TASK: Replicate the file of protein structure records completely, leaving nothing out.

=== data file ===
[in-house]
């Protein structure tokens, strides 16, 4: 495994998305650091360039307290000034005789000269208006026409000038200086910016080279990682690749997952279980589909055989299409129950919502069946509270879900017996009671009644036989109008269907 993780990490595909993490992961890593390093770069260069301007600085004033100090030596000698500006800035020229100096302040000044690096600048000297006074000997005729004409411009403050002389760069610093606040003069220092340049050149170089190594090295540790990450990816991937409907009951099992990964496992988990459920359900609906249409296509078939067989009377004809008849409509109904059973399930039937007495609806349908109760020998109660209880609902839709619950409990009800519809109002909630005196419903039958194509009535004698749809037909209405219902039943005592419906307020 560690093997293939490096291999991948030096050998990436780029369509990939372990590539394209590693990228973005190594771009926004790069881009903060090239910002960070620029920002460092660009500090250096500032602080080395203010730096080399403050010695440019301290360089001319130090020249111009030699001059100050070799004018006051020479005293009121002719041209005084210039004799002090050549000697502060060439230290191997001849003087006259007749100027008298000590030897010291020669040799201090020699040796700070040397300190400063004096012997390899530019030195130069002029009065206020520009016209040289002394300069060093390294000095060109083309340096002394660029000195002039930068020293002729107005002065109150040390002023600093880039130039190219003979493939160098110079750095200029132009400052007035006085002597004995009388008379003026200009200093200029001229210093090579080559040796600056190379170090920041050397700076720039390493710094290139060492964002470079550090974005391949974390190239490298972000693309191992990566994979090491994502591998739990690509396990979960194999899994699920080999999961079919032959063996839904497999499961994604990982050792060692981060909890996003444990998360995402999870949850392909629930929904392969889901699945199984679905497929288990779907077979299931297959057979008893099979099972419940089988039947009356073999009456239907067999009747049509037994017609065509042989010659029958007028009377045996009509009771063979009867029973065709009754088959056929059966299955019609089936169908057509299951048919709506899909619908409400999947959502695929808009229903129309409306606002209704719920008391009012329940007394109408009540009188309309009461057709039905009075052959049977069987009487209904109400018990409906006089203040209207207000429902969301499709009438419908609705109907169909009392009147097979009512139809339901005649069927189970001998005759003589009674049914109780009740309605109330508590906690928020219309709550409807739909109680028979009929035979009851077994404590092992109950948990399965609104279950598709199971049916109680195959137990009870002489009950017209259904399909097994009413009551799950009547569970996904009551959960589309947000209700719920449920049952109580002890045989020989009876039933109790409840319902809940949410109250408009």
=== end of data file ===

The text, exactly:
[in-house]
């Protein structure tokens, strides 16, 4: 495994998305650091360039307290000034005789000269208006026409000038200086910016080279990682690749997952279980589909055989299409129950919502069946509270879900017996009671009644036989109008269907 993780990490595909993490992961890593390093770069260069301007600085004033100090030596000698500006800035020229100096302040000044690096600048000297006074000997005729004409411009403050002389760069610093606040003069220092340049050149170089190594090295540790990450990816991937409907009951099992990964496992988990459920359900609906249409296509078939067989009377004809008849409509109904059973399930039937007495609806349908109760020998109660209880609902839709619950409990009800519809109002909630005196419903039958194509009535004698749809037909209405219902039943005592419906307020 560690093997293939490096291999991948030096050998990436780029369509990939372990590539394209590693990228973005190594771009926004790069881009903060090239910002960070620029920002460092660009500090250096500032602080080395203010730096080399403050010695440019301290360089001319130090020249111009030699001059100050070799004018006051020479005293009121002719041209005084210039004799002090050549000697502060060439230290191997001849003087006259007749100027008298000590030897010291020669040799201090020699040796700070040397300190400063004096012997390899530019030195130069002029009065206020520009016209040289002394300069060093390294000095060109083309340096002394660029000195002039930068020293002729107005002065109150040390002023600093880039130039190219003979493939160098110079750095200029132009400052007035006085002597004995009388008379003026200009200093200029001229210093090579080559040796600056190379170090920041050397700076720039390493710094290139060492964002470079550090974005391949974390190239490298972000693309191992990566994979090491994502591998739990690509396990979960194999899994699920080999999961079919032959063996839904497999499961994604990982050792060692981060909890996003444990998360995402999870949850392909629930929904392969889901699945199984679905497929288990779907077979299931297959057979008893099979099972419940089988039947009356073999009456239907067999009747049509037994017609065509042989010659029958007028009377045996009509009771063979009867029973065709009754088959056929059966299955019609089936169908057509299951048919709506899909619908409400999947959502695929808009229903129309409306606002209704719920008391009012329940007394109408009540009188309309009461057709039905009075052959049977069987009487209904109400018990409906006089203040209207207000429902969301499709009438419908609705109907169909009392009147097979009512139809339901005649069927189970001998005759003589009674049914109780009740309605109330508590906690928020219309709550409807739909109680028979009929035979009851077994404590092992109950948990399965609104279950598709199971049916109680195959137990009870002489009950017209259904399909097994009413009551799950009547569970996904009551959960589309947000209700719920449920049952109580002890045989020989009876039933109790409840319902809940949410109250408009």